Malkha | Madison

Online Launch: August 2021 – Ongoing. The Malkha | Madison project seeks to deepen our understanding of the value of artisan production in the contemporary post-industrial world. Indian artisan cotton textile production is a field that links the pre-industrial past to the post-industrial future. Through CDMC’s 3 pillars, we aim to convey the vibrancy of the field by sharing the vision, process, & material culture of Malkha, a South India-based textiles commons.

Woven Together: Hello Loom at Copenhagen Contemporary

Online Launch: Fall 2020. This exhibition explores themes of materiality, process and international collaboration. In 2019, University of Wisconsin–Madison associate professor Marianne Fairbanks and textile artist Sofia Hagström Møller invited a group of professional Danish weavers to contribute pieces produced on Fairbanks’s hand-held Hello Looms for a show at Copenhagen Contemporary.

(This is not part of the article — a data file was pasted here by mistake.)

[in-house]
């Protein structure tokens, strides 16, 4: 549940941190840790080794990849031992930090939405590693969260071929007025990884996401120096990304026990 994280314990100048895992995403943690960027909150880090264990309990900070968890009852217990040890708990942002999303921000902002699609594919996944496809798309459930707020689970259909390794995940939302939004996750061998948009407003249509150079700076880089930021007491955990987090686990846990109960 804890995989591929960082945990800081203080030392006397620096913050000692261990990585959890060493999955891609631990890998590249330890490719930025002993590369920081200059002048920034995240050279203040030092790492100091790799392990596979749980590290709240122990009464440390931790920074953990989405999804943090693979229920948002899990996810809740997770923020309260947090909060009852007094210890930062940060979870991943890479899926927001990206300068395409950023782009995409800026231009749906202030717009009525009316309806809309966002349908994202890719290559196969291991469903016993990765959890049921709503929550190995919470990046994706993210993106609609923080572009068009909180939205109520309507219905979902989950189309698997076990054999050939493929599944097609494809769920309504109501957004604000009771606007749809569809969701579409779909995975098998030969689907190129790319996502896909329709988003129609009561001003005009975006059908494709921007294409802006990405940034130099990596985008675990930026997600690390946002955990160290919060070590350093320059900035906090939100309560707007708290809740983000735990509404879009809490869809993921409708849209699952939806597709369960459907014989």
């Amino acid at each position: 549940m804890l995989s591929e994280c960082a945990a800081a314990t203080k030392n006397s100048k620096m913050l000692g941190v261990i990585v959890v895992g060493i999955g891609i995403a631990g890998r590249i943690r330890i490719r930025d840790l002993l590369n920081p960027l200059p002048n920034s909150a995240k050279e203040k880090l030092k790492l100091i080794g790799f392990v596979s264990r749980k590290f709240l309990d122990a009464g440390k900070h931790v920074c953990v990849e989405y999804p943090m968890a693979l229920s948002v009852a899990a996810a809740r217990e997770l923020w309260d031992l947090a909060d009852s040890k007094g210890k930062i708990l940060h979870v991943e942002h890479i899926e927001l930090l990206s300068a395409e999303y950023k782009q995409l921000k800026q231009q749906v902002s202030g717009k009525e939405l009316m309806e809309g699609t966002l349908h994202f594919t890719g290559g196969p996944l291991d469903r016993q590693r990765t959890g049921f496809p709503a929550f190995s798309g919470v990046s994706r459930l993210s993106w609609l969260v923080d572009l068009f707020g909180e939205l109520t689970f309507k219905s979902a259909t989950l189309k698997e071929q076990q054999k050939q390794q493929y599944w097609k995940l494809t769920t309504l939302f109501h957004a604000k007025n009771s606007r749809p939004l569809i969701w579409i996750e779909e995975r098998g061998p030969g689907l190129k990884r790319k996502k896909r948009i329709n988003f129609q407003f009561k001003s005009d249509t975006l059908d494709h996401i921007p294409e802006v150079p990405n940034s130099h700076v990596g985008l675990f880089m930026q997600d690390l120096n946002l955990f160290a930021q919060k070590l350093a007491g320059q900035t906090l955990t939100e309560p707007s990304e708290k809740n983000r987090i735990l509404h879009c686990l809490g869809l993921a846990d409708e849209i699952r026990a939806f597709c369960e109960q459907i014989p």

Sofia Hagström Møller: Weaving Threads Through Time and Space

Online Launch: Fall 2020. This exhibition of Danish fiber artist Sofia Hagström Møller’s work investigates the roots of Scandinavian textile design and celebrates the legacy that American weaving owes to these traditions. By translating her grandmother’s patterns through digital technology during a residency at UW–Madison, Hagström Møller’s art travels through time and space.

UNPACKED: Refugee Baggage

Installed in Gallery: February 5 – April 3, 2020. Online Launch: Summer 2020. “UNPACKED: Refugee Baggage” seeks to humanize the word “refugee.” This multimedia exhibit features the sculptures of Mohamad Hafez, a Syrian-born, Connecticut-based artist and architect who re-creates war-torn domestic interiors within suitcases. HLATC pieces were placed in dialogue with UNPACKED.

Intersections: Indigenous Textiles of the Americas

Installed in Gallery: September 5 – December 6, 2019. Online Launch: Summer 2020. From the Andes to the Great Lakes, textiles reflect cultural narratives of community and tradition. This exhibit analyzes select textiles from HLATC and the Little Eagle Arts Foundation to provide a deeper understanding of the lifeways, movement, and stories of these objects.